- ½ kilo wild greens (mustard greens etc.) (I would also recommend bitter greens)
- 3-4 larger eggs
- some olive oil
Wild Greens Omelet
Diet based on cereals, pulses, nuts, seeds, vegetables, fruits and other animal foods such as honey and eggs. Excludes meat, fish, mollusks.
Gluten Free Diet
Excludes foods containing gluten, such as wheat, barley, rye and their by-products.
Dairy Free Diet
Excludes foods such as milk, yoghurt, cheese and their by-products.
Sugar Free Diet
Limits all sources of added sugars and encourages the reduction of high-carbohydrate (high glycemic index) foods. A claim that a food can be classified as SF can be made when it contains less than 0.5 gr of sugars per 100 gr of solid food or 100 ml of liquid food.
Nuts Free Diet
It is usually followed when someone is allergic to nuts.
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Photo credit: G. Drakopoulos - Food Styling: T. Webb
This is an old fashioned dish that many of our parents or grandparents were raised on. Pick your own wild greens if you can and use organic eggs for a completely natural meal with an old fashioned feel to it!
- Wash the wild greens. Boil them in a large pot full of water and a generous amount of salt for 10-15 minutes, until they soften.
- Drain and let them sit in the strainer until all of the liquid has drained.
- Place a large, deep frying pan over high heat. Let it get very hot and add some olive oil and the wild greens.
- Sauté until all of the juices evaporate, stirring with a spoon.
- Beat the eggs in a bowl using a hand whisk. Season with salt and pepper. Pour over the greens in the pan.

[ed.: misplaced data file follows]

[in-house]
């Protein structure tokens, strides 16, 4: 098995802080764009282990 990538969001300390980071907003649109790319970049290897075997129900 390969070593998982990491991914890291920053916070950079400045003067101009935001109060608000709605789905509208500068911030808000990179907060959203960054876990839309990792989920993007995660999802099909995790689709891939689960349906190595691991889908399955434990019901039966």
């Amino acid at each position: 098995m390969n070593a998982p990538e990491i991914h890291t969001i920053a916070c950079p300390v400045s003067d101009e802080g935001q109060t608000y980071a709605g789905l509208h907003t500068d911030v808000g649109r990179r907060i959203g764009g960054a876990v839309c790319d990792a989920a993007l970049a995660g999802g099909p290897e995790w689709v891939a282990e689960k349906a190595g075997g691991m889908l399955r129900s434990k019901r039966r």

- Turn the heat to medium and cook the omelet on one side.
- Use a plate to help you flip it and cook the other side.
Nutrition information per portion
Shows how much energy food releases to our bodies. Daily caloric intake depends mainly on the person’s weight, sex and physical activity level. An average individual needs about 2000 kcal / day.
Are essential to give energy to the body while helping to maintain the body temperature. They are divided into saturated "bad" fats and unsaturated "good" fats.
Known as "bad" fats are mainly found in animal foods. It is important to check and control on a daily basis the amount you consume.
The main source of energy for the body. Great sources are the bread, cereals and pasta. Use complex carbohydrates as they make you feel satiated while they have higher nutritional value.
Try to consume sugars from raw foods and limit processed sugar. It is important to check the labels of the products you buy so you can calculate how much you consume daily.
It is necessary for the muscle growth and helps the cells to function well. You can find it in meat, fish, dairy, eggs, pulses, nuts and seeds.
They are mainly found in plant foods and they can help regulate a good bowel movement while maintaining a balanced weight. Aim for at least 25 grams of fiber daily.
A small amount of salt daily is necessary for the body. Be careful though not to overdo it and not to exceed 6 grams of salt daily
*Based on an adult’s daily reference intake of 2000 kcal.
*To calculate nutritional table data, we use software by